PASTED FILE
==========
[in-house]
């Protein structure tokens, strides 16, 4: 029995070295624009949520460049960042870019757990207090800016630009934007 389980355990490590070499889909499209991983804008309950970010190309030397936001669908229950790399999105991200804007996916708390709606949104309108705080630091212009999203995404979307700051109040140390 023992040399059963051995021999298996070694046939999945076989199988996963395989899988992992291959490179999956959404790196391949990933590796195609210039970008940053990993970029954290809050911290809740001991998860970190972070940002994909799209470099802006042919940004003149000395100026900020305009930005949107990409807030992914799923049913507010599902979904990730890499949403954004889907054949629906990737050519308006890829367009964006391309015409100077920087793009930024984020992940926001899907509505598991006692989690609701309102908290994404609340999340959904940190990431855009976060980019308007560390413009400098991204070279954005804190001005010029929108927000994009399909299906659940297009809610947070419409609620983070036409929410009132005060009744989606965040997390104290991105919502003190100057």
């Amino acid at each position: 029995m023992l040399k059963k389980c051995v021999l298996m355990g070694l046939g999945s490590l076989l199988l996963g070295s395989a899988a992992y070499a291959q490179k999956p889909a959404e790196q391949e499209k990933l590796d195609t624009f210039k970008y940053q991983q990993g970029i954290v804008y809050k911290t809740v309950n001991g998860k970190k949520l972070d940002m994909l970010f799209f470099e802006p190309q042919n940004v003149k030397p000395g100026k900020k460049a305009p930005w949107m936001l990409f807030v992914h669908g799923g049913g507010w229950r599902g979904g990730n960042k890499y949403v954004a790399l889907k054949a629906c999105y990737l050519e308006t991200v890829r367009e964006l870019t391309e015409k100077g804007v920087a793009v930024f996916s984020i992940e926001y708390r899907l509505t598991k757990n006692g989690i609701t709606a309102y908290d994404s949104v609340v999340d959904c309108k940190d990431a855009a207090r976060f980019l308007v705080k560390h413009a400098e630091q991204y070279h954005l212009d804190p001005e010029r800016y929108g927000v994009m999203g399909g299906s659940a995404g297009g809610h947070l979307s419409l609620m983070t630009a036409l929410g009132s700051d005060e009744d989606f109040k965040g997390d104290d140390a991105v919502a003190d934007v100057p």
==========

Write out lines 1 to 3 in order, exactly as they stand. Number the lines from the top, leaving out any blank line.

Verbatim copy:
[in-house]
């Protein structure tokens, strides 16, 4: 029995070295624009949520460049960042870019757990207090800016630009934007 389980355990490590070499889909499209991983804008309950970010190309030397936001669908229950790399999105991200804007996916708390709606949104309108705080630091212009999203995404979307700051109040140390 023992040399059963051995021999298996070694046939999945076989199988996963395989899988992992291959490179999956959404790196391949990933590796195609210039970008940053990993970029954290809050911290809740001991998860970190972070940002994909799209470099802006042919940004003149000395100026900020305009930005949107990409807030992914799923049913507010599902979904990730890499949403954004889907054949629906990737050519308006890829367009964006391309015409100077920087793009930024984020992940926001899907509505598991006692989690609701309102908290994404609340999340959904940190990431855009976060980019308007560390413009400098991204070279954005804190001005010029929108927000994009399909299906659940297009809610947070419409609620983070036409929410009132005060009744989606965040997390104290991105919502003190100057």
């Amino acid at each position: 029995m023992l040399k059963k389980c051995v021999l298996m355990g070694l046939g999945s490590l076989l199988l996963g070295s395989a899988a992992y070499a291959q490179k999956p889909a959404e790196q391949e499209k990933l590796d195609t624009f210039k970008y940053q991983q990993g970029i954290v804008y809050k911290t809740v309950n001991g998860k970190k949520l972070d940002m994909l970010f799209f470099e802006p190309q042919n940004v003149k030397p000395g100026k900020k460049a305009p930005w949107m936001l990409f807030v992914h669908g799923g049913g507010w229950r599902g979904g990730n960042k890499y949403v954004a790399l889907k054949a629906c999105y990737l050519e308006t991200v890829r367009e964006l870019t391309e015409k100077g804007v920087a793009v930024f996916s984020i992940e926001y708390r899907l509505t598991k757990n006692g989690i609701t709606a309102y908290d994404s949104v609340v999340d959904c309108k940190d990431a855009a207090r976060f980019l308007v705080k560390h413009a400098e630091q991204y070279h954005l212009d804190p001005e010029r800016y929108g927000v994009m999203g399909g299906s659940a995404g297009g809610h947070l979307s419409l609620m983070t630009a036409l929410g009132s700051d005060e009744d989606f109040k965040g997390d104290d140390a991105v919502a003190d934007v100057p």